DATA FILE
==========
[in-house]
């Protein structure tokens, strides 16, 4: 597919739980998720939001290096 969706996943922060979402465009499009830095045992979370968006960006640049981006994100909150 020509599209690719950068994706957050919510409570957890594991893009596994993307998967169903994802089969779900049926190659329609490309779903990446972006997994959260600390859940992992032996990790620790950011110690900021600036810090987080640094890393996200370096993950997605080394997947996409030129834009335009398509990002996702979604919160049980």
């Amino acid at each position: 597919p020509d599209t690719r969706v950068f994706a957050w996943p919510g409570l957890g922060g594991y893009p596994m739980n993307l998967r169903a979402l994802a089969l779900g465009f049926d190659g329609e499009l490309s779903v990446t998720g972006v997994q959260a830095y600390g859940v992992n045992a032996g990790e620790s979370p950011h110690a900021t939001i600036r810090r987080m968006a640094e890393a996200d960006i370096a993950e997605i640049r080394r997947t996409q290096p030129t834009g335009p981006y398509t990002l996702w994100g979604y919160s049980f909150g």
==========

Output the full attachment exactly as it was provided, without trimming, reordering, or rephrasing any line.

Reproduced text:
[in-house]
């Protein structure tokens, strides 16, 4: 597919739980998720939001290096 969706996943922060979402465009499009830095045992979370968006960006640049981006994100909150 020509599209690719950068994706957050919510409570957890594991893009596994993307998967169903994802089969779900049926190659329609490309779903990446972006997994959260600390859940992992032996990790620790950011110690900021600036810090987080640094890393996200370096993950997605080394997947996409030129834009335009398509990002996702979604919160049980």
């Amino acid at each position: 597919p020509d599209t690719r969706v950068f994706a957050w996943p919510g409570l957890g922060g594991y893009p596994m739980n993307l998967r169903a979402l994802a089969l779900g465009f049926d190659g329609e499009l490309s779903v990446t998720g972006v997994q959260a830095y600390g859940v992992n045992a032996g990790e620790s979370p950011h110690a900021t939001i600036r810090r987080m968006a640094e890393a996200d960006i370096a993950e997605i640049r080394r997947t996409q290096p030129t834009g335009p981006y398509t990002l996702w994100g979604y919160s049980f909150g």